Originally posted by tangledweb View Post
                                    You are missing that this is pretty clearly a rider competing in a show class, so it's not a trained rear. Presumably it is a horse spooking and wasting the hours somebody has put in getting him ready. Maybe it's also somebody in danger, but I don't think they've deliberately put themselves there (except by choosing to show horses).
                                    I think Bopper was referring to the Facebook comments, which a lot were saying that the horse had been "trained" to rear.

                                    To me, she looks - in the other pics - like she was riding with far too much hand, and not enough leg. He looks like a tough ride, and she looks like she is overhorsed.
                                    The Equine Wellness and Nutrition FB Group - Come join us!!
                                    https://www.facebook.com/groups/equinewellness/

                                    Comment

                                    • Original Poster

                                      #19
                                      Originally posted by Sannois View Post
                                      I may get slammed for this but Who is Mike Matson and why does he post a hundred things like this from facebook links?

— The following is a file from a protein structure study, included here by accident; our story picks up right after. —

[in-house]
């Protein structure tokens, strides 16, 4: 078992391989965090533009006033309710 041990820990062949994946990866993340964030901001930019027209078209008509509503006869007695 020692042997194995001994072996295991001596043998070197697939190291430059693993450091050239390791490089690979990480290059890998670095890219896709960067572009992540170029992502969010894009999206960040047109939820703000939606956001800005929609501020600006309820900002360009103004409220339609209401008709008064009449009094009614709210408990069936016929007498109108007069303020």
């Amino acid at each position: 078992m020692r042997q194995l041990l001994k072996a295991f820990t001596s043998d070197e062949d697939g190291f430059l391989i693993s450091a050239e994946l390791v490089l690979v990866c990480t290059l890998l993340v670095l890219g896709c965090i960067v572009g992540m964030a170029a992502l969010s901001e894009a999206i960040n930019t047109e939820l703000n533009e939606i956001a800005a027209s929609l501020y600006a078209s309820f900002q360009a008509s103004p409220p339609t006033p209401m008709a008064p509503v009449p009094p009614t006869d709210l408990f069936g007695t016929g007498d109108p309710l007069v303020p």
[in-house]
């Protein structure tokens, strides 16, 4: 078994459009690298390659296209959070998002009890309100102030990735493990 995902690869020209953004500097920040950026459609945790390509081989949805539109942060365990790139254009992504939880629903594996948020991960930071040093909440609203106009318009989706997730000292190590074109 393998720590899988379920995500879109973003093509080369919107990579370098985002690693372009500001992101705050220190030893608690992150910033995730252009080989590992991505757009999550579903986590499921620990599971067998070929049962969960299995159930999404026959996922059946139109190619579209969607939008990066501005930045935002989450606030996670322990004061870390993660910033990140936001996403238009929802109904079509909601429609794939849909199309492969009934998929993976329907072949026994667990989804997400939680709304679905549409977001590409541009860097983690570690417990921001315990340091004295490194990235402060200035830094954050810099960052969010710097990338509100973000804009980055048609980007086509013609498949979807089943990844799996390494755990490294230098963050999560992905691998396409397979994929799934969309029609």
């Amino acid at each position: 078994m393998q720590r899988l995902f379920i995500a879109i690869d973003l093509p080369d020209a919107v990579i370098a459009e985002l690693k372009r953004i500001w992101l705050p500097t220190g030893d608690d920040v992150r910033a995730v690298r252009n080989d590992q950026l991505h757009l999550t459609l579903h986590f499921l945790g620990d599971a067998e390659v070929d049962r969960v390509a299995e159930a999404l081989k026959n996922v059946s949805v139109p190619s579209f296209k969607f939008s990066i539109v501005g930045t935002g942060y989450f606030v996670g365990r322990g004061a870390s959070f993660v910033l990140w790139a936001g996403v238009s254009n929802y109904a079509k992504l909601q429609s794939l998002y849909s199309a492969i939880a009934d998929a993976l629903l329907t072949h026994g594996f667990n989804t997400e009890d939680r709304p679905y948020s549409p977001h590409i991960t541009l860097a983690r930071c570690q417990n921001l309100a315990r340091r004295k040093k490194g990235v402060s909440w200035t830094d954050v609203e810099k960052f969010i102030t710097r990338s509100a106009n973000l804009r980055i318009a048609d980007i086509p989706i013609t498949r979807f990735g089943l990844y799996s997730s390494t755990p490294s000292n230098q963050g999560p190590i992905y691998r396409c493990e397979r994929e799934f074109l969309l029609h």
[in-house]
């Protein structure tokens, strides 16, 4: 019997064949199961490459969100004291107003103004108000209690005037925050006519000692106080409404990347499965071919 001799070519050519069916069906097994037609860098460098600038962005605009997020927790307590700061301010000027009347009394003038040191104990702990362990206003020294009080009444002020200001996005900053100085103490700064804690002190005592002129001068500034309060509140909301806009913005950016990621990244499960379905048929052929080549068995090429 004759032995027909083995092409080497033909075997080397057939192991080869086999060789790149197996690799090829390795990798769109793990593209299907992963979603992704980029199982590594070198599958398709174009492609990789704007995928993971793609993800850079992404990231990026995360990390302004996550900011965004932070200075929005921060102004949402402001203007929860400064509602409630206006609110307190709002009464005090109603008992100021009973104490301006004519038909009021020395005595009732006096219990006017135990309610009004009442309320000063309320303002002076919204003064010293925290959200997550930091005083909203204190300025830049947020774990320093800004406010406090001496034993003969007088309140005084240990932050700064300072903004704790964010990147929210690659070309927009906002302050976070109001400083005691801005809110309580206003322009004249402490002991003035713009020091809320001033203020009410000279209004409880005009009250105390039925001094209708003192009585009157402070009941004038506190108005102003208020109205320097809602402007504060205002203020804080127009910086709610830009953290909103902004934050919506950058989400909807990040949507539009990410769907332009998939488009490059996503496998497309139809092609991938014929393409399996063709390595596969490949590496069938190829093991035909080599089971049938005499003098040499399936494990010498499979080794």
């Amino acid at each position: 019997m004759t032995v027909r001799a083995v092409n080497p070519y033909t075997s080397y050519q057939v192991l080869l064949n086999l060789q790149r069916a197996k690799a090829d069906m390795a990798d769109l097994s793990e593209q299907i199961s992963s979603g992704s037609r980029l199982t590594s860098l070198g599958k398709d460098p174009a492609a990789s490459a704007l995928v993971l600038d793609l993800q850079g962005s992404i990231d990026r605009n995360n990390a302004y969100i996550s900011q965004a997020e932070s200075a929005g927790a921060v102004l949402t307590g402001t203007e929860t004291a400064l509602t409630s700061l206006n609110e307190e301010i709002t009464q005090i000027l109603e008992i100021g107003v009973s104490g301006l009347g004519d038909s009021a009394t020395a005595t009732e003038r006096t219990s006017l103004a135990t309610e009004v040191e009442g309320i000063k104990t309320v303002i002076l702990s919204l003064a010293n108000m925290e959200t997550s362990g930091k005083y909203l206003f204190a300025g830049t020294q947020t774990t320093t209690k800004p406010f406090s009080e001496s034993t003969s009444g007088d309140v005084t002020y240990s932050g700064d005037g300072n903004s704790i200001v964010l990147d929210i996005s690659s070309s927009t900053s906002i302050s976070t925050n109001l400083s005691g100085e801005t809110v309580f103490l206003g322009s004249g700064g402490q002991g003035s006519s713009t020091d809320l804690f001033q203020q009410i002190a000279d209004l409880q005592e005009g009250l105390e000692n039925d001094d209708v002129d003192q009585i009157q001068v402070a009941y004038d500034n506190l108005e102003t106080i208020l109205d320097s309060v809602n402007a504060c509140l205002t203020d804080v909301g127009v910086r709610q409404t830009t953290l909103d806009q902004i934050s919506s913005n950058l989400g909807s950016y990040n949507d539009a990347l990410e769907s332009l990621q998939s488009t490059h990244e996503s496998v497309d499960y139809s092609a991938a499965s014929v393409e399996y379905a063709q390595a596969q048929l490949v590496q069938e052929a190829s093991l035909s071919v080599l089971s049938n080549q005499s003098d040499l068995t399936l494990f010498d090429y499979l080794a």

Your Equines Etc. web forum looks like it could use some participants. If you want, I can start posting there.
                                      "No matter how well you perform there's always somebody of intelligent opinion who thinks it's lousy." - Laurence Olivier

                                      Comment


                                      • #20
                                        Originally posted by Sannois View Post
                                        I may get slammed for this but Who is Mike Matson and why does he post a hundred things like this from facebook links?
                                        You took a break from COTH?

                                        Seems like he is professionally tied to the computer and surfs much. He then shares some of the treasures with us.